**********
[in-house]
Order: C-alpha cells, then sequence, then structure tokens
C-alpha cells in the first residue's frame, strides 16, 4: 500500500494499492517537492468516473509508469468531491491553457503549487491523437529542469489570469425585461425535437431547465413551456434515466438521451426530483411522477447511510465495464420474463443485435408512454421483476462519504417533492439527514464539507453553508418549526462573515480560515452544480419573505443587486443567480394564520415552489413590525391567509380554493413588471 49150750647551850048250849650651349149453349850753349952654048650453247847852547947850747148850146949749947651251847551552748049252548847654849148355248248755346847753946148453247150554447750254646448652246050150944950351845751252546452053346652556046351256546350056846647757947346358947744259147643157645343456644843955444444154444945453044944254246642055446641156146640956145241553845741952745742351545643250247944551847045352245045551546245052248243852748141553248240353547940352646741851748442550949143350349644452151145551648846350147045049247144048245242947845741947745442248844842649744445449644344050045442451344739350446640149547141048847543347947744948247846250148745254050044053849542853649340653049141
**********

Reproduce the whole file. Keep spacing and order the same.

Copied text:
[in-house]
Order: C-alpha cells, then sequence, then structure tokens
C-alpha cells in the first residue's frame, strides 16, 4: 500500500494499492517537492468516473509508469468531491491553457503549487491523437529542469489570469425585461425535437431547465413551456434515466438521451426530483411522477447511510465495464420474463443485435408512454421483476462519504417533492439527514464539507453553508418549526462573515480560515452544480419573505443587486443567480394564520415552489413590525391567509380554493413588471 49150750647551850048250849650651349149453349850753349952654048650453247847852547947850747148850146949749947651251847551552748049252548847654849148355248248755346847753946148453247150554447750254646448652246050150944950351845751252546452053346652556046351256546350056846647757947346358947744259147643157645343456644843955444444154444945453044944254246642055446641156146640956145241553845741952745742351545643250247944551847045352245045551546245052248243852748141553248240353547940352646741851748442550949143350349644452151145551648846350147045049247144048245242947845741947745442248844842649744445449644344050045442451344739350446640149547141048847543347947744948247846250148745254050044053849542853649340653049141